Karnataka HC dismisses PIL against Closure Of Nimhans OPD amid COVID outbreak
"Every institution is working under constraints. Don't make irresponsible statements. In the main PIL, we have noted the work done by NIMHANS. The director of NIMHANS appeared before us through video conferencing and work done by NIMHANS during the period of lockdown has been appreciated."- The court stated
Karnataka: The Karnataka High court has dismissed a petition against the premier National Institute of Mental Health and Neuro-Sciences (NIMHANS), stating that its OPD remained closed against government guidelines. The court did not find the petition to be valid and stated that NIMHANS is not guilty of transgressing the guidelines while stating not to make 'irresponsible statements'.
The petition was filed by advocate Jay Datt Bhatt who submitted that according to the order issued by the Union Ministry of home affairs, as a measure of ensuring proper healthcare availability during the pandemic, it has clearly been instructed that all the health Institutions should remain functional at all costs, yet the OPD of NIMHANS remained closed.
Taking note of the same, the high court of Karnataka had issued a notice against the closure of the outpatient department of the Nimhans, Bengaluru that bars the mentally ill patients from accessing medical help and assistance. NIMHANS reportedly has stopped functioning for more than 2 months now which clearly falls in the status of denial of services and is an infraction to the purpose of the mental Healthcare act 2017.
The petitioner advocate submitted that according to the guidelines of the central government Telemedication is also acceptable if the practitioner is a registered doctor. But no such initiative has been taken by NIMHANS. The petitioner stated in his plea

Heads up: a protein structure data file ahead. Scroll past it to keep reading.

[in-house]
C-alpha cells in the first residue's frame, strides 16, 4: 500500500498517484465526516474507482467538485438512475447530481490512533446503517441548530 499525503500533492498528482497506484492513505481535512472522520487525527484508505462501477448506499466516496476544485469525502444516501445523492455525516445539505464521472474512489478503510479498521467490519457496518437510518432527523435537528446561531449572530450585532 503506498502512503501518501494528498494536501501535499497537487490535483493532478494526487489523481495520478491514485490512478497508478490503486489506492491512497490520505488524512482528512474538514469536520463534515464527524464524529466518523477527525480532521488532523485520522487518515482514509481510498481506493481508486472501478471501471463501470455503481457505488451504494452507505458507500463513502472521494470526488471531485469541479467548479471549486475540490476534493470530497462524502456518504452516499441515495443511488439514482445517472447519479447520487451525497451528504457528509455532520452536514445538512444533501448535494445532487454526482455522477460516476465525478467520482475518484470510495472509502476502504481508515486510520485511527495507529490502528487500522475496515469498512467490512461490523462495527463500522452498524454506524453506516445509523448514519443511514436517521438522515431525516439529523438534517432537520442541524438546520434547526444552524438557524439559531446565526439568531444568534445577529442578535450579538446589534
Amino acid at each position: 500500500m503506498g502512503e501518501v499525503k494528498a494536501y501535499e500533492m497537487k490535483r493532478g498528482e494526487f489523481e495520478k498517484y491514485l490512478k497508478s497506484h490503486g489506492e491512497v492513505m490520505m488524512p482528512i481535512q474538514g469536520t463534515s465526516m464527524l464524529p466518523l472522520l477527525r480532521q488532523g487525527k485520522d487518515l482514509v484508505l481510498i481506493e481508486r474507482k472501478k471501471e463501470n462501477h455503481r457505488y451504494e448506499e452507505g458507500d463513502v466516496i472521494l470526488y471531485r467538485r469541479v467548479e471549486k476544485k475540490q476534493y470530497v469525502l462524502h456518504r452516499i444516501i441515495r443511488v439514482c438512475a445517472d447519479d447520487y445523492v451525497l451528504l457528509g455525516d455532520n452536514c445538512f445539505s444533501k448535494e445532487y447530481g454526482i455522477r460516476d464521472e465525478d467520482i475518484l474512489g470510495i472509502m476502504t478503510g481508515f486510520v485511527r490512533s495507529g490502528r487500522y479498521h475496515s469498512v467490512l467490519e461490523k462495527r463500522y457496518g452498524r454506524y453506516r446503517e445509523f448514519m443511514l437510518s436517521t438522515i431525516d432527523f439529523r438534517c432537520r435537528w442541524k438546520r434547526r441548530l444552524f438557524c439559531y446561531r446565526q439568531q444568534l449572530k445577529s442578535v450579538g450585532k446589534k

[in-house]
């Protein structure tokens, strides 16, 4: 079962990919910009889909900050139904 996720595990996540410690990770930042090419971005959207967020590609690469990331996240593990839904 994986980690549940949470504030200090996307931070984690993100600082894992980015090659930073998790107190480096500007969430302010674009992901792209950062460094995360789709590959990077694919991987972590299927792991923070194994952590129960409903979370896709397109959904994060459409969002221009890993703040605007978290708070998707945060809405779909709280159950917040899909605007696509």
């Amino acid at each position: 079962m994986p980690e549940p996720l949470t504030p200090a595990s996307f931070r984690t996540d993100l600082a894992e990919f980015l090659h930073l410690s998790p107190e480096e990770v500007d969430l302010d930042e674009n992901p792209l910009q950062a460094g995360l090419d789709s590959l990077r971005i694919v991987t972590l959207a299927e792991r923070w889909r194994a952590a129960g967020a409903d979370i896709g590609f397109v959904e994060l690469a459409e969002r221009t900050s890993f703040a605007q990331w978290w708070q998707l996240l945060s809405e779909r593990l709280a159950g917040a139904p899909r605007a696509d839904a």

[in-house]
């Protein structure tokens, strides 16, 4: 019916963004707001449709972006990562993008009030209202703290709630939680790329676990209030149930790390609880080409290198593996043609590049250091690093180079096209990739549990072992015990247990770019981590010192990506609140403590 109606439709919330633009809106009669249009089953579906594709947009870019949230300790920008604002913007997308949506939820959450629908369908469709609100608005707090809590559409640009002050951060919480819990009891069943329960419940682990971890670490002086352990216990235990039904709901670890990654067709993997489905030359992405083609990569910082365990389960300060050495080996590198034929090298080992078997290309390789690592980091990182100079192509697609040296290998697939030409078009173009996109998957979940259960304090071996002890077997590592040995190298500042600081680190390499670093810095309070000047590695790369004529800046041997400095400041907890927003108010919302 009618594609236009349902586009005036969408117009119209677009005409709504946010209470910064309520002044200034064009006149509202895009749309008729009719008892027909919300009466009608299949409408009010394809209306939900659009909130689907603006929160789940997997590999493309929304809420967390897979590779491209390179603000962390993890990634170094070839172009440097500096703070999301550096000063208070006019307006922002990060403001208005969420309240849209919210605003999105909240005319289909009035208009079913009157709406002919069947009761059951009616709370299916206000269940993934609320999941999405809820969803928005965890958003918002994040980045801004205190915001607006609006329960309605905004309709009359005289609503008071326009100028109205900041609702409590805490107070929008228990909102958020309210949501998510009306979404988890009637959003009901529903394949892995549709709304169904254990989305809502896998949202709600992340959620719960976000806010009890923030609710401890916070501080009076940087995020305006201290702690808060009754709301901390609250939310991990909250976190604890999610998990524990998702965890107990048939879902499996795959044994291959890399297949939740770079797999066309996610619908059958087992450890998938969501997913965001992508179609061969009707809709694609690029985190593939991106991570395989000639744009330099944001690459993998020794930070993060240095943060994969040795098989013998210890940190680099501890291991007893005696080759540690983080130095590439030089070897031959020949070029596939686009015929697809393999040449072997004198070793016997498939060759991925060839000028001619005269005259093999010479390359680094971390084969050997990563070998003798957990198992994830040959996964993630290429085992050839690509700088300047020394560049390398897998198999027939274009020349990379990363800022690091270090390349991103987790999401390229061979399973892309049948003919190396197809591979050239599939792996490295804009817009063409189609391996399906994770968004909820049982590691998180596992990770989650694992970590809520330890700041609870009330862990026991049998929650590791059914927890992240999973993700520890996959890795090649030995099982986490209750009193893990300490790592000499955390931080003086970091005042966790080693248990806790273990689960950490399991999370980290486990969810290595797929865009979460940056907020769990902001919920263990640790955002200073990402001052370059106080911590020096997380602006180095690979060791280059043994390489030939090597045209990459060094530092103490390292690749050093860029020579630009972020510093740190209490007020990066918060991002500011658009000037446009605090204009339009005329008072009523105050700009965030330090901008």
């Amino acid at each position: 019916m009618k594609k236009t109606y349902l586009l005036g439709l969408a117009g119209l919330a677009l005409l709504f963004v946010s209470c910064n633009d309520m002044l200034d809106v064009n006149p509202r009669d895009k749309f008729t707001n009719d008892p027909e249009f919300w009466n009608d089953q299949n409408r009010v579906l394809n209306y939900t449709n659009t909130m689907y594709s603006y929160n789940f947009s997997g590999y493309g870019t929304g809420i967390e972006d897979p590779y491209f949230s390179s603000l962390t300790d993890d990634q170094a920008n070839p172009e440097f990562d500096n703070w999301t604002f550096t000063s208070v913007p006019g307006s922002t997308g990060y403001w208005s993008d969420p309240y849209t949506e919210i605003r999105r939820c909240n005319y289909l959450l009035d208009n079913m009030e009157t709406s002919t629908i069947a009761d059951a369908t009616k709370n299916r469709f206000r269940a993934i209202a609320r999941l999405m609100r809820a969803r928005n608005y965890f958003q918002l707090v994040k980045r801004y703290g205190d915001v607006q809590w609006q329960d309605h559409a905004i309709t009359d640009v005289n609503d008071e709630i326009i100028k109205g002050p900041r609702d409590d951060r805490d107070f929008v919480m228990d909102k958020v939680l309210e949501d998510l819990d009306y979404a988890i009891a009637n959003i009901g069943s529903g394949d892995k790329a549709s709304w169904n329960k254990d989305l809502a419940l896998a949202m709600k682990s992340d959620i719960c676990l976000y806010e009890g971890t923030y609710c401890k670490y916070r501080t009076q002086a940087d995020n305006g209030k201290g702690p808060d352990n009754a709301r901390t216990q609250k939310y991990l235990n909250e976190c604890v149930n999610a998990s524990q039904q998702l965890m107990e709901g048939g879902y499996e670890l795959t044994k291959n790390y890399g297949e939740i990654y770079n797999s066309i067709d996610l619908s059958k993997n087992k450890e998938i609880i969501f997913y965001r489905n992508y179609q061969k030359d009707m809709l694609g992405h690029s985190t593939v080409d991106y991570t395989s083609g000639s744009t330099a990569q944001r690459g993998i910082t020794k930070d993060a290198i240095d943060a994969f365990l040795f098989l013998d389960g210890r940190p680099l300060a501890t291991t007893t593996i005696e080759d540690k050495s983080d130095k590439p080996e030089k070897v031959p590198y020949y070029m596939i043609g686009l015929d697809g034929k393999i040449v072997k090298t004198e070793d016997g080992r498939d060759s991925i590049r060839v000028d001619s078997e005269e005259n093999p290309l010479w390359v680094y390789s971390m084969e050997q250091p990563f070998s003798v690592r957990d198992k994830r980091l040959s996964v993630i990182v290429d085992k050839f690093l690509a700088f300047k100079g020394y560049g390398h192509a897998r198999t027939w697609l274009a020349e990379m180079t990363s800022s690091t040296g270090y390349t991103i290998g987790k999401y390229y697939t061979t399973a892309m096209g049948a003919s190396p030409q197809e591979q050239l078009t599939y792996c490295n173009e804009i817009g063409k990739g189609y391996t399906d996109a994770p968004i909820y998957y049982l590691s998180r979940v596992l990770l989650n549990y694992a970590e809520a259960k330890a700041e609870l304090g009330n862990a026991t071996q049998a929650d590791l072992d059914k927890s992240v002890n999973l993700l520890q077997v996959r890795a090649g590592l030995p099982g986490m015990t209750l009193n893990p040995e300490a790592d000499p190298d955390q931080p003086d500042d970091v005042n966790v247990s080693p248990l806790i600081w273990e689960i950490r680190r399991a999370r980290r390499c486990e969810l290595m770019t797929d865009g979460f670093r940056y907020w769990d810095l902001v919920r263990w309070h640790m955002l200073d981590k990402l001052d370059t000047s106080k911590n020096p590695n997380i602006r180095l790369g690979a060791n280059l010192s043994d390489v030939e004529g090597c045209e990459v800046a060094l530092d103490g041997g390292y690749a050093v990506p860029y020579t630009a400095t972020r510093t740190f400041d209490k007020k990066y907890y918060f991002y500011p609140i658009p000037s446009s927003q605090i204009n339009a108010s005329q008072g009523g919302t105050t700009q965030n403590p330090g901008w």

"Telemedicine Practice Guidelines were issued by MOH&FW, Govt. of India Enabling Registered Medical Practitioners to Provide Healthcare Using Telemedicine "Psychiatrist", but surprisingly the mental health nurses and psychiatric social workers were excluded from the telemedicine Guidelines".
The petitioner also enraged by this discrepancy against mental patients to have affordable and quality treatment stated that persons with mental illness also should be included in disaster management activities. Upon the following observations advocate, Datt invoked the Mental Health Care Act,2017, and Disability Act,2016 to seek justice for the mental patients who are not receiving 'equal' importance as those patients who have a physical illness.
The petitioner sought that the telemedicine practice issued by the government of India, which enables all registered medical practitioners to provide healthcare using telemedicine including mental professionals should be immediately adopted by NIMHANS, and it should also ensure the rights of persons with mental illness to access mental health care and treatment at an affordable cost under a person with disability act 2016.
Examining the petition, a bench comprising Chief Justice Abhay Oka and Justice M Nagaprasanna observed;
"Every institution is working under constraints. Don't make irresponsible statements. In the main PIL, we have noted the work done by NIMHANS. The director of NIMHANS appeared before us through video conferencing and work done by NIMHANS during the period of lockdown has been appreciated."
"It will be open for the petitioner to make representation to the authority who has drafted the guidelines. it is obvious that if such a representation has made concerned authority will take a decision on the same''